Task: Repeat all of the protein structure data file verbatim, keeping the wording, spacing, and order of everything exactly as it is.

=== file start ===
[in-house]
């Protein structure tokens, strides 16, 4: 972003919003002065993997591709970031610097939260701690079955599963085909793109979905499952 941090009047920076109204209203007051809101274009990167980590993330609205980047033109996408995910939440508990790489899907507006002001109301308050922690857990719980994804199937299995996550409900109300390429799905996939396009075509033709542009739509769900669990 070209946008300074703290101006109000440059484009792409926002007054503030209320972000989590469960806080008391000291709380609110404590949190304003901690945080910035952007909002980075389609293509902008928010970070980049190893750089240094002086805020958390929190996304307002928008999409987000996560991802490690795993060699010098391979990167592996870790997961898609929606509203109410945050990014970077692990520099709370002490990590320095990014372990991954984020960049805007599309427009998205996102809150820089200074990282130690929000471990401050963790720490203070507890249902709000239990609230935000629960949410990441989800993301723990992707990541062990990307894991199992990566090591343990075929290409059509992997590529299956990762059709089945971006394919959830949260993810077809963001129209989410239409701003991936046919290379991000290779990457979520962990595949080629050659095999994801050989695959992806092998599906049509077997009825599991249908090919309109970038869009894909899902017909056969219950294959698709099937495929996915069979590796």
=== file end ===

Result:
[in-house]
């Protein structure tokens, strides 16, 4: 972003919003002065993997591709970031610097939260701690079955599963085909793109979905499952 941090009047920076109204209203007051809101274009990167980590993330609205980047033109996408995910939440508990790489899907507006002001109301308050922690857990719980994804199937299995996550409900109300390429799905996939396009075509033709542009739509769900669990 070209946008300074703290101006109000440059484009792409926002007054503030209320972000989590469960806080008391000291709380609110404590949190304003901690945080910035952007909002980075389609293509902008928010970070980049190893750089240094002086805020958390929190996304307002928008999409987000996560991802490690795993060699010098391979990167592996870790997961898609929606509203109410945050990014970077692990520099709370002490990590320095990014372990991954984020960049805007599309427009998205996102809150820089200074990282130690929000471990401050963790720490203070507890249902709000239990609230935000629960949410990441989800993301723990992707990541062990990307894991199992990566090591343990075929290409059509992997590529299956990762059709089945971006394919959830949260993810077809963001129209989410239409701003991936046919290379991000290779990457979520962990595949080629050659095999994801050989695959992806092998599906049509077997009825599991249908090919309109970038869009894909899902017909056969219950294959698709099937495929996915069979590796």